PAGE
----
It was the announcement that surprised almost no one in the end, but it still managed to excite a vast flotilla of cruise fans. Royal Caribbean International will homeport Anthem of the Seas, the second of it’s new Project Sunshine series, in Southampton from 2015.
The arrival of this fabulous ship sets up an interesting potential duel with the rival P&O Cruises, with the 2015 advent of that company’s own Britannia, a very slightly smaller vessel. Built on the same platform as Royal Princess, she will be the largest purpose built ship ever introduced to the UK cruise market.
Anthem of the Seas will replace the longstanding UK stalwart, Independence of the Seas, after near on five years of sailing from the Hampshire port. Britannia, by contrast, merely augments the already formidable P&O line up currently homeported there.
With her new facilities such as the already hotly anticipated North Star capsule, her dodgem cars and virtual balcony cabins, Anthem continues the Royal Caribbean trend for incorporating dazzling, state of the art new amenities into each successive class of newbuild. By contrast, Britannia will be evolutionary, rather than revolutionary; a continuation of a popular, easily embraced product and palette enshrined on all of her fleetmates still in service. While the Anthem will scream about her superlative new style and facilities, Britannia will not be screaming at all, thank you very much.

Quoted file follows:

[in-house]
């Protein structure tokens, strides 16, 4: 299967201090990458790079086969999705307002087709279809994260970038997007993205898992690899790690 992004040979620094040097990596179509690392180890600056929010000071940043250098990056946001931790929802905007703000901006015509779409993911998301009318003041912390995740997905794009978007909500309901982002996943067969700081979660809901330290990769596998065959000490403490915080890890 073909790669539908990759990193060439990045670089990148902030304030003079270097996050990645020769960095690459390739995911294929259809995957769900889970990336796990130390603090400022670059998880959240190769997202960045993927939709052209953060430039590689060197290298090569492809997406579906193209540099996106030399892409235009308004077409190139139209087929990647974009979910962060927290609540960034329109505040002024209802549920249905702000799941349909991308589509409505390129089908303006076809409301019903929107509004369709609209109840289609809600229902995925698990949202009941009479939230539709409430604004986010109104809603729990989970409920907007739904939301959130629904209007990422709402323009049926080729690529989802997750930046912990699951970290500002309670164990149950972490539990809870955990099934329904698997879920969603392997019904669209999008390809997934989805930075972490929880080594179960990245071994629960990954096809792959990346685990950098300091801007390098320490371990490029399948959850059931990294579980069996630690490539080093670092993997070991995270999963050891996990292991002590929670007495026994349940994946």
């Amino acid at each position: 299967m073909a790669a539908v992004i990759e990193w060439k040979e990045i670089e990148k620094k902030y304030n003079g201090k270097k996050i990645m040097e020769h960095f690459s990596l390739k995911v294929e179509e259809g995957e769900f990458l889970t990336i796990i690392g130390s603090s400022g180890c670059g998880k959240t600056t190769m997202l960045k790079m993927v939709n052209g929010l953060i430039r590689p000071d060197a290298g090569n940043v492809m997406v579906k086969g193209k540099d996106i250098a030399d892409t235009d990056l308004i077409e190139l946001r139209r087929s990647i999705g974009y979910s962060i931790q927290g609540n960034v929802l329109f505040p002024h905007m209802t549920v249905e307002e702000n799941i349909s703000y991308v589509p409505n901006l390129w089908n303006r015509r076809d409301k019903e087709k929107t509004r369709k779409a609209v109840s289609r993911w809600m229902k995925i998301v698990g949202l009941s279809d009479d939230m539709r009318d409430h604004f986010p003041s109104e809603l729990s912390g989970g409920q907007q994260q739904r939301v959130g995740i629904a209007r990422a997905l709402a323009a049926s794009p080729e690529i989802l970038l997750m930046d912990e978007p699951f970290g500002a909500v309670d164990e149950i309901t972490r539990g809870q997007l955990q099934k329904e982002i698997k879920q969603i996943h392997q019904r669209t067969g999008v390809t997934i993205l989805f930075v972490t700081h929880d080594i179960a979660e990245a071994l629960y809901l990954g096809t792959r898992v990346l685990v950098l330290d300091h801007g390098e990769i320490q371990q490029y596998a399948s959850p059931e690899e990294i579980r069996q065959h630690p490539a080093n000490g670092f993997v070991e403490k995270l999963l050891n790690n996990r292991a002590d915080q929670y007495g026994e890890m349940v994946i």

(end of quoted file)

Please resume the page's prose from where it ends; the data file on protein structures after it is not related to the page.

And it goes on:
Is there room for both? Well, both lines will be naturally bullish about their new builds, and Royal Caribbean are also retaining the popular Adventure of the Seas on the Southampton roster as well. But in a revealing little insight not so long ago, Norwegian head honcho, Kevin Sheehan, said categorically that the company thought it impractical to dedicate a ship to a permanent UK homeport in the near future.
Now, whether this is a totally financial decision, or whether it simply reflects the hard fact that Norwegian currently has less tonnage to shuffle around than Royal Caribbean, I honestly do not know. But I do know that, once both Anthem of the Seas and Britannia enter service, it is going to give Southampton a year round roster of superships, unseen even at the highlight of the ocean liner era in the late 1950’s.
What is for sure is that there will never be a better time to embark on a big ship, sailing from what is still the premier UK passenger port. The choice is nothing short of monumental, with the Cunard trio on hand to augment their P&O fleet mates, plus seasonal summer deployments from the likes of Princess and MSC. That company is also debuting the mighty MSC Magnifica in Southampton for a few cruises next year. How long before one of these newer, bigger vessels replaces the current, stalwart MSC Opera on a permanent basis?
Fred. Olsen also maintains a presence with Balmoral, practically the only mid sized ship sailing regularly from Southampton. So far as we know, no one else has plans to homeport smaller ships there, save for the already present, graceful swans of P&O.
The next few seasons should be interesting. Will the new ships result in overkill in a market that has still vastly depressed prices? Will Sheehans’ side swerve look like sound business? Remember that Norwegian had a ship based in Dover each summer for twelve seasons, before withdrawing altogether in 2011. And, of course, Southampton has infrastructure challenges- rail, road and hotel accommodation- to address as well.
For sure, it is a time of giants, one unseen in any British port before. Almost all of these mega ships can accommodate half as many passengers again as such Southampton legends as the Queens, the United States, or even the venerable, beloved old Canberra. A unique convocation of cruising hardware, wrapped in different shades of style and substance.